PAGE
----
If you feel like your chignon still falls a little flat, include a flower, which will help fill it out and give it an elegant feel. Choose something large and vibrant, like a pink hibiscus flower. Aerosol hairspray can help preserve the flower. Once you've sprayed the flower, let it dry before attaching it to your bun either with a hair tie or ribbon strung through the base of the flower. You can also opt for faux florals if you are sensitive to pollen or f you'll be around pets since many flowers can be toxic to cats and dogs. This will also allow you to reuse the flower for future hairstyles.

Faux hawk

While a faux hawk might look like a more intense updo on the list compared to the rest, it's fairly simple and can provide a high-fashion style. A traditional mohawk requires the sides of the head to be shaved. In this alternative look, gel or pins are used to tightly pull the hair up on each side.

To achieve a faux hawk, section the hair off into three parts, one on top of your head, one on the crown, and one close to the neck (via )Refinery29. Use pins or hair ties to smooth the sides back. Curly and textured hair can be worked around these pins to help fill in the gaps between sections, creating a uniform section from your forehead to your neck. Use pins or ties the same color as your hair to create a seamless style.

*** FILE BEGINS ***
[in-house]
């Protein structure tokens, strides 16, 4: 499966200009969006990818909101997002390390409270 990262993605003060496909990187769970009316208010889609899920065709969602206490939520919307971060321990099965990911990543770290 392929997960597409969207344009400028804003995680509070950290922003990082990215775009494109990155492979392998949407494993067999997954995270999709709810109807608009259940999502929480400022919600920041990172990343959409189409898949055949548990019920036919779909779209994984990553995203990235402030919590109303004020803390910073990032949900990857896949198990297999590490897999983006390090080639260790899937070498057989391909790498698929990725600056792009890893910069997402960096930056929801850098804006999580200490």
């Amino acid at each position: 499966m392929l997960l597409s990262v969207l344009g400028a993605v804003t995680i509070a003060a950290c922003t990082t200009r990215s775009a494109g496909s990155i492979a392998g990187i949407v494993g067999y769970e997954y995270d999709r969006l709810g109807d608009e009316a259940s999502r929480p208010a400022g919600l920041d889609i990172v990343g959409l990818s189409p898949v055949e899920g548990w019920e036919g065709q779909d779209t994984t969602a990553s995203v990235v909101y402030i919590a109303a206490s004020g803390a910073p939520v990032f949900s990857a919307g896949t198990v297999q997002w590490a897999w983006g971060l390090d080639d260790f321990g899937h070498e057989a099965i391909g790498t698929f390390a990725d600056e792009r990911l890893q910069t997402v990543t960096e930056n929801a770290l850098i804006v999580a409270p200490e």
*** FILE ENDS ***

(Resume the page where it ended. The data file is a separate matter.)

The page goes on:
If your hair's a little thin and you struggle to get that full look, you can instead pull the hair into a single braid down the center of your head for more volume.

Half-up, half-down

A small clip can make all the difference for your hair. This half-up, half-down style is a sleek look and perfect for hair that is too short to shape into a top knot, chignon, or even a ponytail. Gently slide your thumbs under the front pieces of your hair and pull it back, away from your face.

Where you clip your hair will depend on the look you're going for. A low clip with loose tendrils provides a more casual look, whereas clipping it tight and high makes for a sleeker look.

When it comes to clips, choose one that accessorizes your outfit. There's no denying '90s trends are making a comeback, and hair clips provide some of the wistfulness of the decade. Include a glittery butterfly clip for a small taste of nostalgia, or go big and choose a claw clip. "This look is feminine, easy, and romantic," Clariss Rubenstein, a hairstylist and member of the R+Co Collective, told Byrdie.

High ponytail with a headband or scarf